People with one or more first degree relatives (parent, sibling, or child) with an autoimmune disorder were compared to people with no first degree relatives with autoimmune disorders to determine relative risk of developing lupus.

A relative risk greater than 1.00 indicates an increased risk.
These results are based on a single study.
 
Lupus - Variant #1 (rs3821236)
We all have 2 copies of every gene, one from each of our parents.
Each copy may have small changes called genetic variants.
Some genetic variants are associated with an increased risk of disease.
Some genetic variants are associated with a decreased risk of disease.

Having one or two copies of this variant increases your risk for lupus.
How Common Is This Variant?
Non-Risk Variant = G      Risk Variant = A
GG - 65 in 100 people have 2 copies of the non-risk variant
GA - 32 in 100 people have 1 copy of the non-risk variant and 1 copy of the risk variant
AA - 3 in 100 people have 2 copies of the risk variant
This frequency is based on data from European populations.










Gene: STAT4 Chromosome: 2q32.3
 
Genetic vs. Non-Genetic Risk Factors
Lupus can be caused by both genetic factors and non-genetic (or environmental) risk factors.

It is estimated that non-genetic factors (like smoking) account for about 56% of the risk of lupus.

It is estimated that 44% of the risk for lupus is based on genetic risk factors. This estimate accounts for both known and unknown gene variants.

There are many different genetic and non-genetic risk factors that contribute to the risk of lupus. We are only able to tell you about your family history risk, 1 genetic and 1 non-genetic risk factors at this time.
 
Ancestry and gender contribute to your risk of lupus.

You reported you are a Caucasian man, an estimated 1 in 10,000 Caucasian men have lupus.
 
Lupus
  • This result alone does NOT diagnose lupus. Lupus must be diagnosed by your health care provider.
  • This result does NOT mean that you have or will absolutely develop lupus.
  • This result does NOT mean that you will not develop lupus in the future.
  • This result ONLY assesses your risk for developing lupus due to the factors presented in this report and does not mean that other genetic variants or risk factors for lupus are present or absent.
  • Personal risk factors, such as age, family history or lifestyle, may have a greater impact on your risk to develop lupus than any individual genetic variant.
  • Risk estimates are based on current available literature.
  • Risk estimates for family history were based on the following autoimmune diseases captured by the CPMC family history questionnaire: lupus, rheumatoid arthritis, sjogren’s, vitiligo, multiple sclerosis, celiac disease, type 1 diabetes, Grave’s disease (autoimmune hyperthyroidism), Crohn’s disease, ulcerative colitis and psoriasis.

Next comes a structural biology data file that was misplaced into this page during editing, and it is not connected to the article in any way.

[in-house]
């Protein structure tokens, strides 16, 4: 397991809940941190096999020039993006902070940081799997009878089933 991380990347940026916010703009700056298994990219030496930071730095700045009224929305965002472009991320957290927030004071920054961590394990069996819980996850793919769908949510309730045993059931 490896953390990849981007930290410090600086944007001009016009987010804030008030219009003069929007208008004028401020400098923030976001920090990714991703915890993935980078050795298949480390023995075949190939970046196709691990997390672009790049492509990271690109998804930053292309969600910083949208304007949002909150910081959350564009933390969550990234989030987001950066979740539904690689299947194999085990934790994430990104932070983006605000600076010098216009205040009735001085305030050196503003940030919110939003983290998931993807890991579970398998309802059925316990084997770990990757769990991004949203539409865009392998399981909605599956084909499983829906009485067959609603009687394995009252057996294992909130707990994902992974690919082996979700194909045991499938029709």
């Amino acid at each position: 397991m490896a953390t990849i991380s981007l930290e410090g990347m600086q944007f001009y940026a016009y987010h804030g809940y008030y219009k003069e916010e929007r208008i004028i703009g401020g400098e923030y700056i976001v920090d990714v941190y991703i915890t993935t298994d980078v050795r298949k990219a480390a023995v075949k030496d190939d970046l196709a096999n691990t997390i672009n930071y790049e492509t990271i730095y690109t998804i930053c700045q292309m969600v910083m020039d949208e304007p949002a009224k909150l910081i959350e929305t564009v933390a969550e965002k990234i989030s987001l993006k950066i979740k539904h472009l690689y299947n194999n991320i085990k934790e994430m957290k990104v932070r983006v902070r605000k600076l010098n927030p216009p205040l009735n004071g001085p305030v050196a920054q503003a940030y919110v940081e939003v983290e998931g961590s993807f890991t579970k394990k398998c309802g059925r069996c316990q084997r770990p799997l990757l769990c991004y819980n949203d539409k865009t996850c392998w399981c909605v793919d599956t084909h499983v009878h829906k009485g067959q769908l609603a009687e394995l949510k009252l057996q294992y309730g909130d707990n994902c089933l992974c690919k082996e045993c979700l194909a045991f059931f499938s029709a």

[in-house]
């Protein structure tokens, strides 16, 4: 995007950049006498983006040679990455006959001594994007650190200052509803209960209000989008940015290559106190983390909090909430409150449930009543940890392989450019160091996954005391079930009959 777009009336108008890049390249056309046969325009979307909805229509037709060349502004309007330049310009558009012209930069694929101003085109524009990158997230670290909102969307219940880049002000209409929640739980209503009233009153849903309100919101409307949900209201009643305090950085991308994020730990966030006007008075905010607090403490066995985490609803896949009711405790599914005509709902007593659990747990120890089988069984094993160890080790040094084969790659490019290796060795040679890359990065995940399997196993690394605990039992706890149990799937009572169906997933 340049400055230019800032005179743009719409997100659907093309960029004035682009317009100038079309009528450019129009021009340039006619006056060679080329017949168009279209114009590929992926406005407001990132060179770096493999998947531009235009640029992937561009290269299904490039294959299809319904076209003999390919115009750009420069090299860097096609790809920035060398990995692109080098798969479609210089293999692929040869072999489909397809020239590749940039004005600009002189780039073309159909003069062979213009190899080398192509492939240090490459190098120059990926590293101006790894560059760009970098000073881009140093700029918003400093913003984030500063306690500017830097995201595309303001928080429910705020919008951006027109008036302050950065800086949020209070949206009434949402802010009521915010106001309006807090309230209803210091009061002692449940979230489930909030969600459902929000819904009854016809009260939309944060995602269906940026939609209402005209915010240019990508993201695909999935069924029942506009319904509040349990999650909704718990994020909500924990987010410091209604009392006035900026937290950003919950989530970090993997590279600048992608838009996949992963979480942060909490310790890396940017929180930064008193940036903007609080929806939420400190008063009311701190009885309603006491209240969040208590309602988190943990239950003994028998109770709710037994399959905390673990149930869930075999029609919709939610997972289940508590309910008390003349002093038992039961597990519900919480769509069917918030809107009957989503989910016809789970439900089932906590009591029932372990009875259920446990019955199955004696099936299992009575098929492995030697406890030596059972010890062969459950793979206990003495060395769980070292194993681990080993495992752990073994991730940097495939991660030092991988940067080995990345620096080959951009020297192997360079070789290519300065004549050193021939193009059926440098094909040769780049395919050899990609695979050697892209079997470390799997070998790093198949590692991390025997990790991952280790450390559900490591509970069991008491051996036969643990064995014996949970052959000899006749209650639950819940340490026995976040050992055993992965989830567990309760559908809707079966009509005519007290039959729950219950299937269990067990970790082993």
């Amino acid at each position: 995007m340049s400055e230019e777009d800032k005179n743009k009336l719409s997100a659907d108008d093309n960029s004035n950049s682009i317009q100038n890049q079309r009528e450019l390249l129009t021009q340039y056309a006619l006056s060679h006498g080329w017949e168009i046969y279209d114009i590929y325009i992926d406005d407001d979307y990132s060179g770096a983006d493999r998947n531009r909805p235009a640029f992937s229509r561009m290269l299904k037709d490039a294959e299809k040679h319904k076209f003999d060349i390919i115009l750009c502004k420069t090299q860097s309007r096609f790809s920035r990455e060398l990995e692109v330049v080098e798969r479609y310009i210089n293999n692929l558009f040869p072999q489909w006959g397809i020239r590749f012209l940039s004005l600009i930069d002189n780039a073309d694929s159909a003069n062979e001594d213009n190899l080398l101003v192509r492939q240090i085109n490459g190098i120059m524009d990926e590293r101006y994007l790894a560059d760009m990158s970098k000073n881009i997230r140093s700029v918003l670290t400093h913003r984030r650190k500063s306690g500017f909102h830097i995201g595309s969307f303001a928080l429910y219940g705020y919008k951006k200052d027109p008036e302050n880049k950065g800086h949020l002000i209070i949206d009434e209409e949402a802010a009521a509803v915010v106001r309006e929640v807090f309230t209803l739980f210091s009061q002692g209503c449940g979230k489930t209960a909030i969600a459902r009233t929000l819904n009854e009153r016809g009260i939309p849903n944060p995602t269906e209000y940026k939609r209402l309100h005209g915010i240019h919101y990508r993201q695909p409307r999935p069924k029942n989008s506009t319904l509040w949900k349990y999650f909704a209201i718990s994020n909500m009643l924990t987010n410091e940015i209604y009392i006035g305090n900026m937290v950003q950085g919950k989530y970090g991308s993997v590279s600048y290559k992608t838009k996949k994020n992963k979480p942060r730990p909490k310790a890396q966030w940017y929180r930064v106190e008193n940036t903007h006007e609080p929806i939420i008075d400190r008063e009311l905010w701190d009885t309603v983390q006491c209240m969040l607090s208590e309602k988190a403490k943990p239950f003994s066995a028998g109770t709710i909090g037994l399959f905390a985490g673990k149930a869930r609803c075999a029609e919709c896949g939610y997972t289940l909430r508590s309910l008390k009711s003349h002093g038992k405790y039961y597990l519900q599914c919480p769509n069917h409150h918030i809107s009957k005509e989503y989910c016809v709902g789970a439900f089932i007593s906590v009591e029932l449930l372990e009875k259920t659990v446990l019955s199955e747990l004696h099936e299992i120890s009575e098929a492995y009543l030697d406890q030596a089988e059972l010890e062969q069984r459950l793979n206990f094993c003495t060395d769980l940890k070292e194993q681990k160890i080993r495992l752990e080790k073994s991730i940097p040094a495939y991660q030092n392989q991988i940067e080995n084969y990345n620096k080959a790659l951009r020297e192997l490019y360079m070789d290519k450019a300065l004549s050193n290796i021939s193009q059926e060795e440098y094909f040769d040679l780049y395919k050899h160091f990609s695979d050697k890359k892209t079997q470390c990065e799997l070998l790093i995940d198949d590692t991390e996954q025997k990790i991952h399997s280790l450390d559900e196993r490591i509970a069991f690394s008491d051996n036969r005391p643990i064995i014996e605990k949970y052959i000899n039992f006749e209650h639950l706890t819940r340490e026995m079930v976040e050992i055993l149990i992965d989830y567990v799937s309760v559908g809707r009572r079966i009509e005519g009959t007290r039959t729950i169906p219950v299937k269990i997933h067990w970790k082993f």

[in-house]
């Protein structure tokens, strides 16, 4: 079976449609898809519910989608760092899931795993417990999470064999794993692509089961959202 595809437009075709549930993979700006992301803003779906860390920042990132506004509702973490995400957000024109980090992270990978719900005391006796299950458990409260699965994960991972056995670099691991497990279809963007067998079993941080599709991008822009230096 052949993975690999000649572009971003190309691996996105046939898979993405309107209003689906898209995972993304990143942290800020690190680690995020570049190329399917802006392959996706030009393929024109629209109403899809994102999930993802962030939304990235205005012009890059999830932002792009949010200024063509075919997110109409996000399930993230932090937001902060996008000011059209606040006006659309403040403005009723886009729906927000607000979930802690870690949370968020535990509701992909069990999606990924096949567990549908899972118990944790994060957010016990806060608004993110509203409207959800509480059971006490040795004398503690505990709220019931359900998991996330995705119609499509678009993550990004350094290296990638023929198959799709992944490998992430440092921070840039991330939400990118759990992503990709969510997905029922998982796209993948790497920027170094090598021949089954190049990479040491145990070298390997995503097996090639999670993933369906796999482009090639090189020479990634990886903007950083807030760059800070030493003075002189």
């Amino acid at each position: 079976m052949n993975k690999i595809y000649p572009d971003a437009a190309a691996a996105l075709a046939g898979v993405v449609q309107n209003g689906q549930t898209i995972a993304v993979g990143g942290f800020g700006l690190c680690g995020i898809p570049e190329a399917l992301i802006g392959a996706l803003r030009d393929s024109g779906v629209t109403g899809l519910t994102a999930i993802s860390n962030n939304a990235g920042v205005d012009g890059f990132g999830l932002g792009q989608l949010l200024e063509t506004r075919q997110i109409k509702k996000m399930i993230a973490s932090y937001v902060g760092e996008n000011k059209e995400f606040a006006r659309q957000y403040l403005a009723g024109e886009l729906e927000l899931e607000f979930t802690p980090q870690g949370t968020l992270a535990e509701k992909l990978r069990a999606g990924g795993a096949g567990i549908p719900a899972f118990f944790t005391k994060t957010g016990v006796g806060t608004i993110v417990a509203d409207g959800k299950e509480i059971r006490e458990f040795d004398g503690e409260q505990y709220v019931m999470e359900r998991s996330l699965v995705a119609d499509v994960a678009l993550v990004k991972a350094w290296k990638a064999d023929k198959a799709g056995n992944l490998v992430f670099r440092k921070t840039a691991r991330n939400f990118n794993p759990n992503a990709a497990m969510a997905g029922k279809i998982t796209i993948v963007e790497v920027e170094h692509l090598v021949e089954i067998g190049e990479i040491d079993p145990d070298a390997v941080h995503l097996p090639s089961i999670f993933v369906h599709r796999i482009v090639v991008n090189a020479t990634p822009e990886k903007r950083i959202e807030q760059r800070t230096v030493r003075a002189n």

• For the purposes of this report, hypothyroidism indicated in the CPMC medical and family history questionnaire is assumed to be autoimmune hypothyroidism.
  • Family history of other autoimmune diseases not currently included in the CPMC family history questionnaire will also impact your risk of lupus.
  • Although rare, it is possible that you may receive an incorrect result; 100% accuracy of reported results cannot be guaranteed.
  • Occasionally there may be a specific variant on a gene chip that is not able to be read or interpreted. In this case you will not receive a result for that variant. It is expected that you will receive results for about 95% of variants approved by the ICOB.
  • Relative risks used to estimate risk of disease for CPMC participants are based on groups of people with the same risk or protective factor as the individual CPMC participant. In some cases, the relative risk is estimated based upon an odds ratio and known or assumed disease prevalence.
  • Separate risk estimates for each risk or protective factor have been given. Risk or protective factors may be related to each other and risk estimates cannot be combined.
  • Risk information for non-genetic factors is based on information you provided in your medical, family, lifestyle questionnaire. If you did not provide answers or if you answered “do not know”, risk estimates for some factors may not be available.
  • Risk information for non-genetic factors is based on information you provided in your medical, family, lifestyle questionnaire and may not be reflective of your current risk if any of these factors have changed. You will be given the opportunity to update your medical, family and lifestyle questionnaire responses periodically.
  • Every effort will be made to provide you with risk information based on your reported race/ethnicity. However, data may not be available for all races/ethnicities for all risk factors. Please see your individual results to determine which race/ethnicity the data given is based on.
  • For some risk factors data may be provided by gender. Every effort will be made to provide you with risk information based on your reported gender. However, when risk data is not available for both genders, risk results for the available gender will be provided.
Lupus
Upcoming Education Seminars on Lupus
Hosted by Coriell's Genetic Counselor and Hospital Physicians, these forums aim to educate individuals on particular diseases and variants included in the CPMC research study.